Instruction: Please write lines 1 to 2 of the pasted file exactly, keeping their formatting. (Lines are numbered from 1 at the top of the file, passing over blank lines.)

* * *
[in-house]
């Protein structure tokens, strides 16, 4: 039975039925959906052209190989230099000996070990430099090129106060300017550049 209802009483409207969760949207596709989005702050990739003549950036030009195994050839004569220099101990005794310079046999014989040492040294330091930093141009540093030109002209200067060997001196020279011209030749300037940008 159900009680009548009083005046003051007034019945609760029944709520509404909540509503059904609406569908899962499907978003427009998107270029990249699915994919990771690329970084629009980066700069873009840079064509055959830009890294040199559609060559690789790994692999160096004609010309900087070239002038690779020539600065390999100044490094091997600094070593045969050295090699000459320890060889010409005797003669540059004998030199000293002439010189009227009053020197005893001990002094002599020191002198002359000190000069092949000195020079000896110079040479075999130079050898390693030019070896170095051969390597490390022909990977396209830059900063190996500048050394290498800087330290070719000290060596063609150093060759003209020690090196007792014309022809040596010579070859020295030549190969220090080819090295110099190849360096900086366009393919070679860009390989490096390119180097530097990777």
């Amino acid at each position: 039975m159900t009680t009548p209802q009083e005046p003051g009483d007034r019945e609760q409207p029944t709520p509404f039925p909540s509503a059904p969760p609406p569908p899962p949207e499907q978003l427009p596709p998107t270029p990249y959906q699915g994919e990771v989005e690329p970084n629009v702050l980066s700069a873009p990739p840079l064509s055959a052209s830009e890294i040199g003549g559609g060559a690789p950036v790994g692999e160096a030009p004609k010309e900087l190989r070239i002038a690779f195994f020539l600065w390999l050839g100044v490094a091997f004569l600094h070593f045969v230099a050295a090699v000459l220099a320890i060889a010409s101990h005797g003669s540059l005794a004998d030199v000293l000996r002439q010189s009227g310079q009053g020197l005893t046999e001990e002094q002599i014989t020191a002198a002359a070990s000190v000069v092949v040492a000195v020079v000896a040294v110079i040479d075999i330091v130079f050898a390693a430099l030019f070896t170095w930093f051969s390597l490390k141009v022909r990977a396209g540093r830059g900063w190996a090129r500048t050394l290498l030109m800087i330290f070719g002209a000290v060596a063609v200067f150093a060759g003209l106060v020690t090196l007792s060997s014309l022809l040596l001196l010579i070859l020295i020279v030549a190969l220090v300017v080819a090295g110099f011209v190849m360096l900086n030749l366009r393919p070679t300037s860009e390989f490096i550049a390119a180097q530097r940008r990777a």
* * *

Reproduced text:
[in-house]
């Protein structure tokens, strides 16, 4: 039975039925959906052209190989230099000996070990430099090129106060300017550049 209802009483409207969760949207596709989005702050990739003549950036030009195994050839004569220099101990005794310079046999014989040492040294330091930093141009540093030109002209200067060997001196020279011209030749300037940008 159900009680009548009083005046003051007034019945609760029944709520509404909540509503059904609406569908899962499907978003427009998107270029990249699915994919990771690329970084629009980066700069873009840079064509055959830009890294040199559609060559690789790994692999160096004609010309900087070239002038690779020539600065390999100044490094091997600094070593045969050295090699000459320890060889010409005797003669540059004998030199000293002439010189009227009053020197005893001990002094002599020191002198002359000190000069092949000195020079000896110079040479075999130079050898390693030019070896170095051969390597490390022909990977396209830059900063190996500048050394290498800087330290070719000290060596063609150093060759003209020690090196007792014309022809040596010579070859020295030549190969220090080819090295110099190849360096900086366009393919070679860009390989490096390119180097530097990777």